Average employee Tenure in Tech

I was hearing the average employee tenure is about 3.8 years in the tech industry.

(How to Perform Better Than the Average Attrition Rate for Tech)

Do you find that this is true?

I am also looking Bureau of Labor Statistics.

I’m not shocked. It varies a lot by company and location. Part of what you need to remember is that this include a lot of startups that tend to be ephemeral and drag the average down. Not all tech is cyclical.

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One factor is that it’s easier to get a pay hike by switching jobs than to work for a promotion.

The median tenure at Google used to be 1.1 years.

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In the ad agency world the tech side is still about 2 years average. Its pretty much the only way to get a decent raise when you aren’t one of the account team or the art directors.

That article is so typical of the press this gets… “We tried everything (except actually paying them market rate), and nothing worked! I guess we just need to embrace turnover”

From the article: building what I thought was a great culture. Beer on tap, dogs in the office, unlimited paid time off and, ultimately, an employee stock ownership plan, where I gave 40% of the company to the employees

Beer on tap - we had this at my office, no one uses it because we all commute long distances.
Dogs in the office - we had this in my office, people brought dogs for like a week and then realized its colossally annoying to have other peoples dogs around and everyone just stopped doing it.
Unlimited time off - never had this, but know people who did/do, and you really can’t take the time because they never stop dumping work on you. With no workers rights and nothing to stop them from canning you for not finishing work they dump on you this is a fake benefit.
Equity in the company - Sounds good, but can you cash it out? If the dude gave 40% to the employees and they still left then its likely that the 40% was either valueless due to company debt or inaccessible due to the terms of the ownership. The one company that gave me equity I stayed at for 10 years, and would go back to in a heartbeat.

Companies that pay their people what they are worth for the work they produce don’t have turnover issues.

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As a person that worked in IT and cyber for the last 23 years - this is absolutely true.

The main reason for the turnover are usually 2 main factors:
Management changes and pay.

Management changes: Where every 2-3 years the entire senior management changes then when your manager changes and you don’t get along with the new manager - you quit.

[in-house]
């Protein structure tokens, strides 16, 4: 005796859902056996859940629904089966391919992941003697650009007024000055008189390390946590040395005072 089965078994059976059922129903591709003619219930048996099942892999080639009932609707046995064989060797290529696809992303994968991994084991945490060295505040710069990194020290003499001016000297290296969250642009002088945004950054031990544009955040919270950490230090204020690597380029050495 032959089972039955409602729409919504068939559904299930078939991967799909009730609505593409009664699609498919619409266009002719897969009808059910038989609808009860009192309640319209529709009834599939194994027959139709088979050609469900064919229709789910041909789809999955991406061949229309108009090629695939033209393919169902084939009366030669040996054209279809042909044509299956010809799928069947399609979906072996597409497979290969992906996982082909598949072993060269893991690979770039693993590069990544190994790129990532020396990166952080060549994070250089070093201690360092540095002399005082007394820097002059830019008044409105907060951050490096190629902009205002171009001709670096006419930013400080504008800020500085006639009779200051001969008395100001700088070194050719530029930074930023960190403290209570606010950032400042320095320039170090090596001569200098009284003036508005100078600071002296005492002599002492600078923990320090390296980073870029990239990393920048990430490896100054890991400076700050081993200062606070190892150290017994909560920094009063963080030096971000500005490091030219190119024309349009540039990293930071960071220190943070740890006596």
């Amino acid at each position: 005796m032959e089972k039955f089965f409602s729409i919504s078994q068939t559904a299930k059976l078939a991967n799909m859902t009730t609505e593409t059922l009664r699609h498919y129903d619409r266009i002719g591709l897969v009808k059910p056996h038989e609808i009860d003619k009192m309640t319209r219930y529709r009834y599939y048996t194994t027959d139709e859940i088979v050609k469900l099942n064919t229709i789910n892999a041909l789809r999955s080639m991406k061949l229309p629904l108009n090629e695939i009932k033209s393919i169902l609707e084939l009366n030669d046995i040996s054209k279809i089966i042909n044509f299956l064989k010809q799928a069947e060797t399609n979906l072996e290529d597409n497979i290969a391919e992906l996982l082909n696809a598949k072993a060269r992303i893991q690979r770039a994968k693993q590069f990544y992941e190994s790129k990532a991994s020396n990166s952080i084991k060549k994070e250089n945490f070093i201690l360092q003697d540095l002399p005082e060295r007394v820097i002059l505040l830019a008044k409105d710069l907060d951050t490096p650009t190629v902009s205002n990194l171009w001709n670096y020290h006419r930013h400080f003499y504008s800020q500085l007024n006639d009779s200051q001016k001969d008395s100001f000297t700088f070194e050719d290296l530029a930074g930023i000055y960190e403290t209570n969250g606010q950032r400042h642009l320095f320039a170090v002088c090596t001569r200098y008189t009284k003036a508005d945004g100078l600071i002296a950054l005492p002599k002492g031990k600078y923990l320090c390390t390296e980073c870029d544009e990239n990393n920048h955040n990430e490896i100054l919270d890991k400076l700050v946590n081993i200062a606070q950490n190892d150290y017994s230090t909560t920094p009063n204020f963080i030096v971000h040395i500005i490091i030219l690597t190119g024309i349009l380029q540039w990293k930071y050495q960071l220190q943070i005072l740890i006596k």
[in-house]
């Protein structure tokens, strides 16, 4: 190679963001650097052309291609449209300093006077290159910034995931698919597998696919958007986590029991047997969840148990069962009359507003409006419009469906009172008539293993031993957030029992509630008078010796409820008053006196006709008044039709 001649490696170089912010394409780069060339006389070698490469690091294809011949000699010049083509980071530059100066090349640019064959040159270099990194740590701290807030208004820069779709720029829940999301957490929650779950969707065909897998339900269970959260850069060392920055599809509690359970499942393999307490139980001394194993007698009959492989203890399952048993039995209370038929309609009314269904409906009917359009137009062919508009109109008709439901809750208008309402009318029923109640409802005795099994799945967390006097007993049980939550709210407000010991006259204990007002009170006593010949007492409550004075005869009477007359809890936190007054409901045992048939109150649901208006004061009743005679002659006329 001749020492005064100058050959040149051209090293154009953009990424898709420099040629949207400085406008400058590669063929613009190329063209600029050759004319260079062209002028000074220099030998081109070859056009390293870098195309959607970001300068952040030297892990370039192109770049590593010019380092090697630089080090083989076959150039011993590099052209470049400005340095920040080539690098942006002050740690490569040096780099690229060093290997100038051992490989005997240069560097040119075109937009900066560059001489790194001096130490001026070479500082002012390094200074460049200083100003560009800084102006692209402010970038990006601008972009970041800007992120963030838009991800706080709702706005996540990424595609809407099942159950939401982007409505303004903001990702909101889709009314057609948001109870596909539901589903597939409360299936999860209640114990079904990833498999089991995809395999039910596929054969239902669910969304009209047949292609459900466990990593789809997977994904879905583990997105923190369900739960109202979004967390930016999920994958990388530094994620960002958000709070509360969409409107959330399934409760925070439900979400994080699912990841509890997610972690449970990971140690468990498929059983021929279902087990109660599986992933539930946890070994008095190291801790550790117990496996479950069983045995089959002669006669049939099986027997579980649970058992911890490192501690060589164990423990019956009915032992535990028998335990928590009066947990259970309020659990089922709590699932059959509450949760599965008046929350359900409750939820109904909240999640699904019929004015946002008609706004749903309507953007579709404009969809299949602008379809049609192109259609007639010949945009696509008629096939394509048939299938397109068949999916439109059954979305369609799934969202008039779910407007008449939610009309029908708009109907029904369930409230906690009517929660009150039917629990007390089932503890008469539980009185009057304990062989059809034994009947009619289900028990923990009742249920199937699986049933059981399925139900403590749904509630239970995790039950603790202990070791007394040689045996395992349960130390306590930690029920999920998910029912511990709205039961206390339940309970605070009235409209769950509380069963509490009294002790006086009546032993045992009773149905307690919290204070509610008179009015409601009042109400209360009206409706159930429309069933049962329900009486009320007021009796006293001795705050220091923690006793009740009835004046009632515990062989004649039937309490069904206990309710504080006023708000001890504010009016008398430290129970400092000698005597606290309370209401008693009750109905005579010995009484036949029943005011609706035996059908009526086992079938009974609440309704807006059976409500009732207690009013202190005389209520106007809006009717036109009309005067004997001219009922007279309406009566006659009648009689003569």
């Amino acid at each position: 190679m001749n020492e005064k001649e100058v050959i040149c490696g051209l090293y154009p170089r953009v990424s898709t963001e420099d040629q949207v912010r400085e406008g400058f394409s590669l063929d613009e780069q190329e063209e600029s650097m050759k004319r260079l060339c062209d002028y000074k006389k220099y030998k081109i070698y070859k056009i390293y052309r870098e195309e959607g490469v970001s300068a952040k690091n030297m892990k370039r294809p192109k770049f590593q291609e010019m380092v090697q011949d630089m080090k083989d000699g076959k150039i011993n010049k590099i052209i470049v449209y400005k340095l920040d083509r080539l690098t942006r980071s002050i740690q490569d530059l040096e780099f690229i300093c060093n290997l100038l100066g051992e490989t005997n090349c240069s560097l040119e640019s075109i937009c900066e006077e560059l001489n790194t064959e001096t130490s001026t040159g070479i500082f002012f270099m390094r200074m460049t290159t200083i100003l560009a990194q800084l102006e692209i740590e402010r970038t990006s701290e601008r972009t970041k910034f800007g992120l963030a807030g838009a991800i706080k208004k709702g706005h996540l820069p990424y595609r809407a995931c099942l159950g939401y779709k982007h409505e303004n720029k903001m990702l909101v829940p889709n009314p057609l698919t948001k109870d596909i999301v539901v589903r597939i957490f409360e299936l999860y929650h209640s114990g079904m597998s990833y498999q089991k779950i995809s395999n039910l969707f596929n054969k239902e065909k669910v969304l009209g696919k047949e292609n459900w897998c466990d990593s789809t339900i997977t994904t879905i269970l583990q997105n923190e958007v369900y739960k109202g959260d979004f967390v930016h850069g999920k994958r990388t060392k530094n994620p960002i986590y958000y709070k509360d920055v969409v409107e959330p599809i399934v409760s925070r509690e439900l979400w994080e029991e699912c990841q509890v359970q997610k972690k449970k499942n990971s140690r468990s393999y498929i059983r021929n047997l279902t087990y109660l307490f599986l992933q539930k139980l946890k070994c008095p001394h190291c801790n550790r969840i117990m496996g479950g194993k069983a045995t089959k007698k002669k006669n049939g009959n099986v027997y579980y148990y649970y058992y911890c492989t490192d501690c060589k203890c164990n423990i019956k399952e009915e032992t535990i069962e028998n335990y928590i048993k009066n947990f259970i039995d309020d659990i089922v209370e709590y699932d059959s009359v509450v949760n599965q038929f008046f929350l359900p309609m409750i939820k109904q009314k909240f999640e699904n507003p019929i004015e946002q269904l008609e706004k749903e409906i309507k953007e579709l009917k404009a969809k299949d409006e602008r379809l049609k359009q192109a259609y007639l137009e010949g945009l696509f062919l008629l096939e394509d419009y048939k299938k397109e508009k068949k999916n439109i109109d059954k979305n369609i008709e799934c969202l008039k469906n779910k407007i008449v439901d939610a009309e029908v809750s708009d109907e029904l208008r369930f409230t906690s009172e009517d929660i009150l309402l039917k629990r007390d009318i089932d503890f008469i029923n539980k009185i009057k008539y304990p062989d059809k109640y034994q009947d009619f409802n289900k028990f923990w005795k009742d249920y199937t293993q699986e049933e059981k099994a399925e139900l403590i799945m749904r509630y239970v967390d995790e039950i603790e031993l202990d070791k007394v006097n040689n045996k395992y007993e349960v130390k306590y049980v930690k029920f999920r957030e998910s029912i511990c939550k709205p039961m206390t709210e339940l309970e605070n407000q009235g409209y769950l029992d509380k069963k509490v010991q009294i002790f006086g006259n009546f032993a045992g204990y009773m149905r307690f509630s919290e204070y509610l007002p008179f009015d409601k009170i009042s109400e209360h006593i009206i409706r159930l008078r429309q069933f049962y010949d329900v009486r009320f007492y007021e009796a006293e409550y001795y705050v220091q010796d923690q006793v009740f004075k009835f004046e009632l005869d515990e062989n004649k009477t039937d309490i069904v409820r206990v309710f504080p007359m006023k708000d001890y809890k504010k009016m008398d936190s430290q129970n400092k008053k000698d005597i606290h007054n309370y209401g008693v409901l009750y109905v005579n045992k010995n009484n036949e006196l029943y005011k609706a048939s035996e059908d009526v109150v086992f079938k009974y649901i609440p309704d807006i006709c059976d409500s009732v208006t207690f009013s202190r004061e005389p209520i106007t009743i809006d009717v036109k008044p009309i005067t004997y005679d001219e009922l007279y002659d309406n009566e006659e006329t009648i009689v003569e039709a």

Pay: The typical IT pay raise is around 3.5% a year if you dont get promoted and 10% if you do get promoted. If you leave the job to another company - your pay goes up 25% (on average).

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I’m retired now but in my experience a few years back is that at least larger companies manage by spreadsheet. In the workbook/constraints you are given to use it will often have non-competitive compensation adjustments for current employee’s and there’s nothing you can do about it as a manager.

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Exactly, and with the Dallas local inflation rate being 5.2% according to the BLS the raises don’t even keep up.

Side note, I actually experienced the opposite on the management changes at my last job. I had a terrible boss for a couple years, was looking then they shuffled things and put me under two great managers, that kept me around several years longer.

I’m currently looking at new roles and the starting range for positions in my field is 30K more than I was making…

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I think this is what is driving a lot of the return to office as well… Spread sheet says we are losing money on real estate, better make people use it. No one with a real estate spreadsheet is looking at what its doing to the HR spreadsheets, or recruiting spread sheets, or training spread sheets or P/L spread sheets…

If only there were an AI that could ethically take all of that into account and run the company more efficiently and ethically! :wink:

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Be careful what you wish for. These things have a way of becoming half true, and it’s never the better half.

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Bucking trends here technically. I’ve been in the same role since 2017, the same employer¹ since 2004, and we’ve been calling ourselves a ‘tech company’ internally for more than 4 years.
¹ In reality business unit as we were sold to another company in 2016

And beyond pay the idea of changing management behavior - and resulting loathed policies - was almost certainly never on the table.

A variety of tax incentives were rolled out a year ago, also altering the calculus.